Devon, PA. In his latest Public Discourse essay, the always compelling R.J. Snell offers his analysis of the pullulation of rights discourse in the modern West. One suspects that anyone capable of asserting –and Snell’s point is that all rights talk now boils down to mere assertion of will — again, anyone capable of asserting a “right to sexual pleasure” has long since given up thinking about everything else so fervid has he become for this legal apotheosis. Here is just a pair of paragraphs from Snell’s incisive argument:
The story of Adam’s recognition profoundly bears the truth of human reality. We are meant to be with and for each other, but find ourselves with a distorted politics of recognition. Having refused the moral foundation—and limits—of substantial equality, we lack grounds to recognize the equality of the other. Rights proliferate precisely as they lose their grounding and meaning. No longer able to recognize the other as equal in substance, we instead look at the other without recognition—they are strangers, alien. We claim purely indeterminate freedom for ourselves, but such freedom is possible only on the condition that the stranger recognizes our indeterminacy and leaves us alone. In other words, rather than beginning with the recognition of similarity in substantial equality, we instead define our rights as our wish to be ignored and left alone in solitary freedom, a freedom denying our nature as relational and hospitable to others.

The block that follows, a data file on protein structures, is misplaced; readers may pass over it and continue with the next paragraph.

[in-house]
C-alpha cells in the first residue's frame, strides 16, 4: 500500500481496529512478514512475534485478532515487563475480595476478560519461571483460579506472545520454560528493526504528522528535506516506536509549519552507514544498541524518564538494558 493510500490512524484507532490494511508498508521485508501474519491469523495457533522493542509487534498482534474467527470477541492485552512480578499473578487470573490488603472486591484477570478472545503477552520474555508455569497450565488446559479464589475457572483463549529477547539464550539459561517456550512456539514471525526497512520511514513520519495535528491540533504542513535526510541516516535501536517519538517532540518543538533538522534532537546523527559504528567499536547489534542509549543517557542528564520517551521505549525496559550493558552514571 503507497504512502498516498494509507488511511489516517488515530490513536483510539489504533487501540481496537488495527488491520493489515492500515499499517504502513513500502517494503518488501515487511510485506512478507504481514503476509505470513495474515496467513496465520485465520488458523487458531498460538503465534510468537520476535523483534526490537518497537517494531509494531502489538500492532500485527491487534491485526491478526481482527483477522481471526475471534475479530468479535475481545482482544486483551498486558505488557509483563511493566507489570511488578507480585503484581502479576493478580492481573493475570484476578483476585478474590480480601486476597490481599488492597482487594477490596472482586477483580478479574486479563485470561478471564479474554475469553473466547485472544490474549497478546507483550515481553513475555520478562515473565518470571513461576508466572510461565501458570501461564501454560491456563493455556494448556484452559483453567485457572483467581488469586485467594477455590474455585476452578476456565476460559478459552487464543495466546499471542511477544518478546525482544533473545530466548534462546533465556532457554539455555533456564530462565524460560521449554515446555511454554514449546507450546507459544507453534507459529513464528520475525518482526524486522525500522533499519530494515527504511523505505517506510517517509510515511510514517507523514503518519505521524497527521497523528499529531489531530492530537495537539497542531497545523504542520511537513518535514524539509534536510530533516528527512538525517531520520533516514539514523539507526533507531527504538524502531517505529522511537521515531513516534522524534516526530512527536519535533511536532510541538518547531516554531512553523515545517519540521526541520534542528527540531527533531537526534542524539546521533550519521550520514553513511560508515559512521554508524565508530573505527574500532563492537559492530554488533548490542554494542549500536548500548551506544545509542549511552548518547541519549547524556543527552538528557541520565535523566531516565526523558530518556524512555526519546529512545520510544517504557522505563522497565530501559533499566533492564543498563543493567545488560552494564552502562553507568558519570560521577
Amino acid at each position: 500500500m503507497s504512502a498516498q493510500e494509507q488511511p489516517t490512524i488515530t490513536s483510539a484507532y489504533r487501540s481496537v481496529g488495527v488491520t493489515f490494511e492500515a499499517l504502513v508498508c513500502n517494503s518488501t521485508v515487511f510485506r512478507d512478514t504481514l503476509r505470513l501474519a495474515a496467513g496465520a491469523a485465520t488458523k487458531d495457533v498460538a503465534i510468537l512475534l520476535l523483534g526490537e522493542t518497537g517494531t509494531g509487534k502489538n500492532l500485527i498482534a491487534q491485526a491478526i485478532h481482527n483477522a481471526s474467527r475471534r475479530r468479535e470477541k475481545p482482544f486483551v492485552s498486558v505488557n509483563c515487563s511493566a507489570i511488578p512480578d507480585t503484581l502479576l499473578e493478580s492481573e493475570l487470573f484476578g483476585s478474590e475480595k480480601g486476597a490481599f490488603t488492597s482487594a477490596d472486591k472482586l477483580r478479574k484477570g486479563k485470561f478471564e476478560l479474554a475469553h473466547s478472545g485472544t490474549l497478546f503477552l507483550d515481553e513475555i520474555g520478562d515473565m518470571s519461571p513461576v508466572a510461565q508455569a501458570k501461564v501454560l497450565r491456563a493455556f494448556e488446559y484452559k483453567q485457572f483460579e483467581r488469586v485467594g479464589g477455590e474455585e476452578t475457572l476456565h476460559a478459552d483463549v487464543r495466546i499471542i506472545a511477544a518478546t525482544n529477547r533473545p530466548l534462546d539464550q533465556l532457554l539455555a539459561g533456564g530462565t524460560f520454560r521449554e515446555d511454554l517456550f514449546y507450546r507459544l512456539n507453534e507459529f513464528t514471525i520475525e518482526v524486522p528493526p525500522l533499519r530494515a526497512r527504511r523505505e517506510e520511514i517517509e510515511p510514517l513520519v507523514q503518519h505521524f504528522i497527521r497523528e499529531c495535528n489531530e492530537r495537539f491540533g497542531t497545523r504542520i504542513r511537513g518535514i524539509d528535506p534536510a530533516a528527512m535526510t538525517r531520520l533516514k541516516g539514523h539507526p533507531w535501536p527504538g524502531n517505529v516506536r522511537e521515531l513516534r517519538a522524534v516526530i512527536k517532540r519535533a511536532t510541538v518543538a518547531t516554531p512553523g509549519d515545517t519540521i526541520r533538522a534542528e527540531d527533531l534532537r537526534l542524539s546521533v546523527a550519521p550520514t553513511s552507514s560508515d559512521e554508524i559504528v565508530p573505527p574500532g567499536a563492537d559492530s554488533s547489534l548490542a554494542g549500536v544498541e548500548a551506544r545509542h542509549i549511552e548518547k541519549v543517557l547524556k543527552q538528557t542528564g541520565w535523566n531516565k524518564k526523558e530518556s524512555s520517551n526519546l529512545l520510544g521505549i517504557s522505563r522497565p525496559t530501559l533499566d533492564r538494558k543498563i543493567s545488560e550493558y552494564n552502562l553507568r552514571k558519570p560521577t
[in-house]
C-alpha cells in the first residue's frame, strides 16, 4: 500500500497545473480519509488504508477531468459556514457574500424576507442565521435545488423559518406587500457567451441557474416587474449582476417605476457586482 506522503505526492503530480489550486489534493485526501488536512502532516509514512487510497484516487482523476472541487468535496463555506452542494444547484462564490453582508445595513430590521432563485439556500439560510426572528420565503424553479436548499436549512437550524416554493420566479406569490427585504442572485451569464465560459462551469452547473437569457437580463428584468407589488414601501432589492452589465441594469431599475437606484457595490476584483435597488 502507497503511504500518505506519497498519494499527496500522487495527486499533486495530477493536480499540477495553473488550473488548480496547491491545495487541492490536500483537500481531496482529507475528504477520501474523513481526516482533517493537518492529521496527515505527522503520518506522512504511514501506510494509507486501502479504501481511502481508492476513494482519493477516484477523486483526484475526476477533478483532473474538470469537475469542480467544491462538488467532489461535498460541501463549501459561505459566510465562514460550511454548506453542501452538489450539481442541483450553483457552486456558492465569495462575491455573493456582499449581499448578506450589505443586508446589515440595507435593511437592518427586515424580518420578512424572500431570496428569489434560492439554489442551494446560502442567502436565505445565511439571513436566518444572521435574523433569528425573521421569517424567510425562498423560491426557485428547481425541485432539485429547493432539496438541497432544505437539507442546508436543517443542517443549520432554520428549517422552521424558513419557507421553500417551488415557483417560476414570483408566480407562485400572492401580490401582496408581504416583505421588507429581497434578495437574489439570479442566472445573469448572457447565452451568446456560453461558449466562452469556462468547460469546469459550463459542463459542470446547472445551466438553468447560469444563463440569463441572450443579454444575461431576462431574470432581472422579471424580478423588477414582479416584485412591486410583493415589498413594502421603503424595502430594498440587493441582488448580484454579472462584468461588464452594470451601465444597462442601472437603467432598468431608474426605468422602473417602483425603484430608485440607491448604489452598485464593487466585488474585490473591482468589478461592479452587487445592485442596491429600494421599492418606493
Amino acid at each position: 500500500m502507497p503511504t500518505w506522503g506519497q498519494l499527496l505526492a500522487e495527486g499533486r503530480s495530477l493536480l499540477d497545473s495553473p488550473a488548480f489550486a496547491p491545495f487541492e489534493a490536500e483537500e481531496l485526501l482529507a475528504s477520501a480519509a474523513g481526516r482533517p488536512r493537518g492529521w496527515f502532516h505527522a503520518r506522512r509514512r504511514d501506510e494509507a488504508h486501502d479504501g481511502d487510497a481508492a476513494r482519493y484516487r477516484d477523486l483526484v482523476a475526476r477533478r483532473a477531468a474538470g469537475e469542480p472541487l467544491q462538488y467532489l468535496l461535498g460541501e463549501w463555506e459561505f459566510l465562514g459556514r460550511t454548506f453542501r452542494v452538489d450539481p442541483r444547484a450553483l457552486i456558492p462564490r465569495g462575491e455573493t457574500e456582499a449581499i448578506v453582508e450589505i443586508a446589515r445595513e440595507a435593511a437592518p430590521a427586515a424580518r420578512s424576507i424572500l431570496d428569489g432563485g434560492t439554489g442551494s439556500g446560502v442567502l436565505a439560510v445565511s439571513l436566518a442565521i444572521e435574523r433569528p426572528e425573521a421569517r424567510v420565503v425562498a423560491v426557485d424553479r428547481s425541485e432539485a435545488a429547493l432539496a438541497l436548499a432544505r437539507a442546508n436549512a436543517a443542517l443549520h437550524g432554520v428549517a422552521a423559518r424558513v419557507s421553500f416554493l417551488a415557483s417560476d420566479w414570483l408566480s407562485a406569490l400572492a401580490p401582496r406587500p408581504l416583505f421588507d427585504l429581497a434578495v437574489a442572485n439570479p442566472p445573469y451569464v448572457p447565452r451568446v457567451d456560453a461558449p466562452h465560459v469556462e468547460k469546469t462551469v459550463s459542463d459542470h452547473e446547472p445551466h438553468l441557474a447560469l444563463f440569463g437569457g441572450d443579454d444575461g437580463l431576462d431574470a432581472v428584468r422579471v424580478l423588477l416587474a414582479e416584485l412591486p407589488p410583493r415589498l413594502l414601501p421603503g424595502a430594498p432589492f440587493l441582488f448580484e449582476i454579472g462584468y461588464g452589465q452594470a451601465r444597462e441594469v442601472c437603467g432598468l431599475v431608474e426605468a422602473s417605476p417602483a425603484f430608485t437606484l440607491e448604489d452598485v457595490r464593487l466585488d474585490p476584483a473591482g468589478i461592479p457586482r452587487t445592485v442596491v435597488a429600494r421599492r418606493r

If we stopped here we might simply have a society of persons politely ignoring each other, but as we are well aware this is not the case. The IPPF asks for something rather more than to be left alone. It aggressively claims that the rights it identifies must be respected, protected, and fulfilled, and it further stipulates that such actions require defense against religion. Rather than simply demanding to be left alone, the new sexual inversion demands recognition, even when there are no grounds for this recognition.